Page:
Kosten T.A.,Baylor College of Medicine |
Kosten T.A.,Research Service Line 151 |
Shen X.Y.,Research Service Line 151 |
Shen X.Y.,Baylor College of Medicine |
And 7 more authors.
American Journal on Addictions | Year: 2014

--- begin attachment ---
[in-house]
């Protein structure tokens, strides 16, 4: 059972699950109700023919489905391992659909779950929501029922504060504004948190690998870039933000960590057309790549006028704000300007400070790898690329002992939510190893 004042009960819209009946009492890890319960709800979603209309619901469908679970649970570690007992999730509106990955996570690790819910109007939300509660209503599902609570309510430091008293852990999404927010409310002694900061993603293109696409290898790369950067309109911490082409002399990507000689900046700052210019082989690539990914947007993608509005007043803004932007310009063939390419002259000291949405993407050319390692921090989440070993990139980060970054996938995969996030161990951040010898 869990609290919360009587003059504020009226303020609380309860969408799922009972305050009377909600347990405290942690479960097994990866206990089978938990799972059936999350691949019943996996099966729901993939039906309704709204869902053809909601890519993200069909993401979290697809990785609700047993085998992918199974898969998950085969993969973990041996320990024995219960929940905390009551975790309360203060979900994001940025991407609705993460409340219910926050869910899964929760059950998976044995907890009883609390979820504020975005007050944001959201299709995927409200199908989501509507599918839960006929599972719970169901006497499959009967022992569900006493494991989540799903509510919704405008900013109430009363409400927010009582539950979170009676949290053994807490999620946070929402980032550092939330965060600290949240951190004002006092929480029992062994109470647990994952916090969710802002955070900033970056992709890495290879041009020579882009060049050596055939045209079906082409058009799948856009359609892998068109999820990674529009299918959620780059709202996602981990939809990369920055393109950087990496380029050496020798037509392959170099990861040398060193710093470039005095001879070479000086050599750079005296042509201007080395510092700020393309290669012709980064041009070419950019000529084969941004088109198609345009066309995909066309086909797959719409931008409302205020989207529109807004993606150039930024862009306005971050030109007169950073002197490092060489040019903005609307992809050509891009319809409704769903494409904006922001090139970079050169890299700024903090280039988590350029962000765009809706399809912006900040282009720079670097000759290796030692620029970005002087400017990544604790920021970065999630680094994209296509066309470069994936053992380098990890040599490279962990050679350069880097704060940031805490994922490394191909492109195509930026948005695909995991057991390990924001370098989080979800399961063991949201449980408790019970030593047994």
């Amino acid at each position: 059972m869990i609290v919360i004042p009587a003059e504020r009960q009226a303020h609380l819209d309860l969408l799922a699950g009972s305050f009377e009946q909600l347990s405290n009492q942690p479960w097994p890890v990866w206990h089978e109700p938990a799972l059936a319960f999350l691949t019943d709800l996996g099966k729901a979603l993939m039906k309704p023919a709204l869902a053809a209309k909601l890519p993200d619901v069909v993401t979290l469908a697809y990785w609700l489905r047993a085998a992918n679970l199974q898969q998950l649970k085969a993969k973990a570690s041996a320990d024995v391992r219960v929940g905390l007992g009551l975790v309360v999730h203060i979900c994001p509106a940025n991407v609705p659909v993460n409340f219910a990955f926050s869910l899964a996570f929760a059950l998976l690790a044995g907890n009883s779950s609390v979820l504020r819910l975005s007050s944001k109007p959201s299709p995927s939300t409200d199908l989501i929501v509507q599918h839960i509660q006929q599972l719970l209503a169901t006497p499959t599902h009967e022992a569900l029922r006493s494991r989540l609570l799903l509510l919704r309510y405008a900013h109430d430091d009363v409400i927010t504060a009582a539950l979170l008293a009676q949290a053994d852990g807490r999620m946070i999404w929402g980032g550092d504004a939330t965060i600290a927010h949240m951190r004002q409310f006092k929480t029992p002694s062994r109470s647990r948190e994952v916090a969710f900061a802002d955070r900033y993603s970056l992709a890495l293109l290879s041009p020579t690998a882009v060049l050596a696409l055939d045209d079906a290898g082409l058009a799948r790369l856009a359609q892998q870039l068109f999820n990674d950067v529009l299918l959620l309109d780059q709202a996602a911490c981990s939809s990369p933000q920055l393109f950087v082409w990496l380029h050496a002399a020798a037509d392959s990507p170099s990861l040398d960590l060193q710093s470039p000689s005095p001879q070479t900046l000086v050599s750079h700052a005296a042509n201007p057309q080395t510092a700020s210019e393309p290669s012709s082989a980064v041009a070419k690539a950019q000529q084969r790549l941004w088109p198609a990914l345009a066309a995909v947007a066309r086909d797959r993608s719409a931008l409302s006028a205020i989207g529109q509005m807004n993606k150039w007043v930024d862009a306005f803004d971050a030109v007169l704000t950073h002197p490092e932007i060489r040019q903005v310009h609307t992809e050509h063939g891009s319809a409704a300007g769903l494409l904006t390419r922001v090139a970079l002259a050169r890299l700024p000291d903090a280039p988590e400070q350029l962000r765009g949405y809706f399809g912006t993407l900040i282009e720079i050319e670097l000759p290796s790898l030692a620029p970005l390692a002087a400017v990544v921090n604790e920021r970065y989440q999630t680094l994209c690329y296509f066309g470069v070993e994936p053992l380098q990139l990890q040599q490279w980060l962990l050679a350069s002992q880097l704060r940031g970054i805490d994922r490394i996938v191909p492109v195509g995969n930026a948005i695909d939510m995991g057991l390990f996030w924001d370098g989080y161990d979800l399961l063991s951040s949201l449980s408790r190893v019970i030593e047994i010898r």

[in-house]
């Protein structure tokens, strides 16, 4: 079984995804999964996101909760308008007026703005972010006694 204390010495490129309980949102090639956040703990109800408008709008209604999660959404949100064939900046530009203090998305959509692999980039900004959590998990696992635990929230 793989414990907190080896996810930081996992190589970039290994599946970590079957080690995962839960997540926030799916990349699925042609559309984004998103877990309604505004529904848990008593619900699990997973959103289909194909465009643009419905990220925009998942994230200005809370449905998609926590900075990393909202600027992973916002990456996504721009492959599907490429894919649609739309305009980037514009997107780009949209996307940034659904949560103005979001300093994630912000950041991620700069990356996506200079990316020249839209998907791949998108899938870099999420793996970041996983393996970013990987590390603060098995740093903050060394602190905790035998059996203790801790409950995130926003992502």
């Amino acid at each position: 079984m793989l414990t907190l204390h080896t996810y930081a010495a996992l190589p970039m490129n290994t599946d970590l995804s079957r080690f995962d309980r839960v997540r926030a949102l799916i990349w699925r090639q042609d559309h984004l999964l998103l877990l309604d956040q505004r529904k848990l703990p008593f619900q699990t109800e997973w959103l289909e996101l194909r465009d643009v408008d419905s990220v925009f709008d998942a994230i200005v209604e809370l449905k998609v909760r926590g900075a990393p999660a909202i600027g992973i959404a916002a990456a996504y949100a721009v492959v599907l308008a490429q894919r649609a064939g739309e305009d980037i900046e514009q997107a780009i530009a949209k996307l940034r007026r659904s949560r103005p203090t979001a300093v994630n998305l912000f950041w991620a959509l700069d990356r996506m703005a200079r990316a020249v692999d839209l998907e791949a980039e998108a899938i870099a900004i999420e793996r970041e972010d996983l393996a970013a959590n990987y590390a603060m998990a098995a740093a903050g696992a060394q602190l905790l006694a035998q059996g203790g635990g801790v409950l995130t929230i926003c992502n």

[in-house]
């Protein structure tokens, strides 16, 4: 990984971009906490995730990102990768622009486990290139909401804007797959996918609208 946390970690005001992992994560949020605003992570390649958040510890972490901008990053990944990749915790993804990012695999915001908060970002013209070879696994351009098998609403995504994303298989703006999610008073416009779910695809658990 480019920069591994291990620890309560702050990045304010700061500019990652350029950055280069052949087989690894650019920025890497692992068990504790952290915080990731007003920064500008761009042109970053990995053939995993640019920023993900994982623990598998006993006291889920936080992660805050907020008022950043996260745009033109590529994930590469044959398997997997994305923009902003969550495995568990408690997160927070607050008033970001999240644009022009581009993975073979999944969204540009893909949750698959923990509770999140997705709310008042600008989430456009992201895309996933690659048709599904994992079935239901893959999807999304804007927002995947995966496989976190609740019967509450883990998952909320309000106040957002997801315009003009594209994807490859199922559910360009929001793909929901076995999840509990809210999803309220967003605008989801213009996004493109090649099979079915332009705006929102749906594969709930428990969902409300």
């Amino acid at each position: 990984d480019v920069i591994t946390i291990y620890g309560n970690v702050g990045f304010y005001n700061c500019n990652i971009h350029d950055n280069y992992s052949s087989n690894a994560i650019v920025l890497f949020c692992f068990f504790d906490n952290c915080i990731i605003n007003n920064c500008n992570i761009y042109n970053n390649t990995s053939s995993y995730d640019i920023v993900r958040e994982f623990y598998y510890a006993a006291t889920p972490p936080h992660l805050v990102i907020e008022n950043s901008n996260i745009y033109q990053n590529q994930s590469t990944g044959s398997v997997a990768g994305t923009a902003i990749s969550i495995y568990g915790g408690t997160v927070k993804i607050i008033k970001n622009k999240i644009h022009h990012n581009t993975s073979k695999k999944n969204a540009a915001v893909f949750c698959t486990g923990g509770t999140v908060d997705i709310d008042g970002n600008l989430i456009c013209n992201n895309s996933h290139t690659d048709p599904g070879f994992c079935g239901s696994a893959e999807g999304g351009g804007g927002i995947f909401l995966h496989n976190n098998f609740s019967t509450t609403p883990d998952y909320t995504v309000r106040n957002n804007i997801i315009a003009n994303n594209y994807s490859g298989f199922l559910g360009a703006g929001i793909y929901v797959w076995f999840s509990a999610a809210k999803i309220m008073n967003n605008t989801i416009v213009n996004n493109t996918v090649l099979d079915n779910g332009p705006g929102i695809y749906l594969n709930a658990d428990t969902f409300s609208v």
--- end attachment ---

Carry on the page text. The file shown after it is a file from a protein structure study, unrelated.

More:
Background and Objectives Immunotherapy for drug addiction is being investigated in several laboratories but most studies are conducted in animals of one sex. Yet, women show heightened immune responses and are more likely to develop autoimmune diseases than men. The purpose of this study was to compare the effects of an active anti-cocaine vaccine, succinyl-norcocaine conjugated to keyhole limpet hemocyanin, for its ability to elicit antibodies and alter cocaine-induced ambulatory activity in male versus female mice. Methods Male and female BALB/c mice were vaccinated (n-=-44) or served as non-vaccinated controls (n-=-34). Three weeks after initial vaccination, a booster was given. Ambulatory activity induced by cocaine (20-mg/kg) was assessed at 7 weeks and plasma obtained at 8 weeks to assess antibody levels. Results High antibody titers were produced in mice of both sexes. The vaccine reduced ambulatory activity cocaine-induced but this effect was greater in female compared to male mice. Discussion and Conclusions The efficacy of this anti-cocaine vaccine is demonstrated in mice of both sexes but its functional consequences are greater in females than males. Scientific Significance Results point to the importance of testing animals of both sexes in studies of immunotherapies for addiction. (Am J Addict 2014;23:604-607) © American Academy of Addiction Psychiatry.